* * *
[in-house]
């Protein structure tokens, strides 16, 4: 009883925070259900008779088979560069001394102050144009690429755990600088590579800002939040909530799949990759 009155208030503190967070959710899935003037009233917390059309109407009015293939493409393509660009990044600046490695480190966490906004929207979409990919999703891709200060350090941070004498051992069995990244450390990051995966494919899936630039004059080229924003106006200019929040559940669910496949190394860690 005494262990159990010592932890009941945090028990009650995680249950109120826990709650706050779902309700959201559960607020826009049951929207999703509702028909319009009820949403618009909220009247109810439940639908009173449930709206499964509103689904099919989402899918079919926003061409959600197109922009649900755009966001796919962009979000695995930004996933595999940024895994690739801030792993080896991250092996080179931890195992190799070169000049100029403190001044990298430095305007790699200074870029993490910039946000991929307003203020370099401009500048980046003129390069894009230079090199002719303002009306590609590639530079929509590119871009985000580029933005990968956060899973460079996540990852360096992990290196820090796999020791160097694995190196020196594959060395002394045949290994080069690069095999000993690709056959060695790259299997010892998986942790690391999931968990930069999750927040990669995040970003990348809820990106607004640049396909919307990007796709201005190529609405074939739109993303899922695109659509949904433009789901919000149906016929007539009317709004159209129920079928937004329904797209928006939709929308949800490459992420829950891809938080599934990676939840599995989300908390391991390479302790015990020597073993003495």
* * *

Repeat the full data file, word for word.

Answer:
[in-house]
């Protein structure tokens, strides 16, 4: 009883925070259900008779088979560069001394102050144009690429755990600088590579800002939040909530799949990759 009155208030503190967070959710899935003037009233917390059309109407009015293939493409393509660009990044600046490695480190966490906004929207979409990919999703891709200060350090941070004498051992069995990244450390990051995966494919899936630039004059080229924003106006200019929040559940669910496949190394860690 005494262990159990010592932890009941945090028990009650995680249950109120826990709650706050779902309700959201559960607020826009049951929207999703509702028909319009009820949403618009909220009247109810439940639908009173449930709206499964509103689904099919989402899918079919926003061409959600197109922009649900755009966001796919962009979000695995930004996933595999940024895994690739801030792993080896991250092996080179931890195992190799070169000049100029403190001044990298430095305007790699200074870029993490910039946000991929307003203020370099401009500048980046003129390069894009230079090199002719303002009306590609590639530079929509590119871009985000580029933005990968956060899973460079996540990852360096992990290196820090796999020791160097694995190196020196594959060395002394045949290994080069690069095999000993690709056959060695790259299997010892998986942790690391999931968990930069999750927040990669995040970003990348809820990106607004640049396909919307990007796709201005190529609405074939739109993303899922695109659509949904433009789901919000149906016929007539009317709004159209129920079928937004329904797209928006939709929308949800490459992420829950891809938080599934990676939840599995989300908390391991390479302790015990020597073993003495």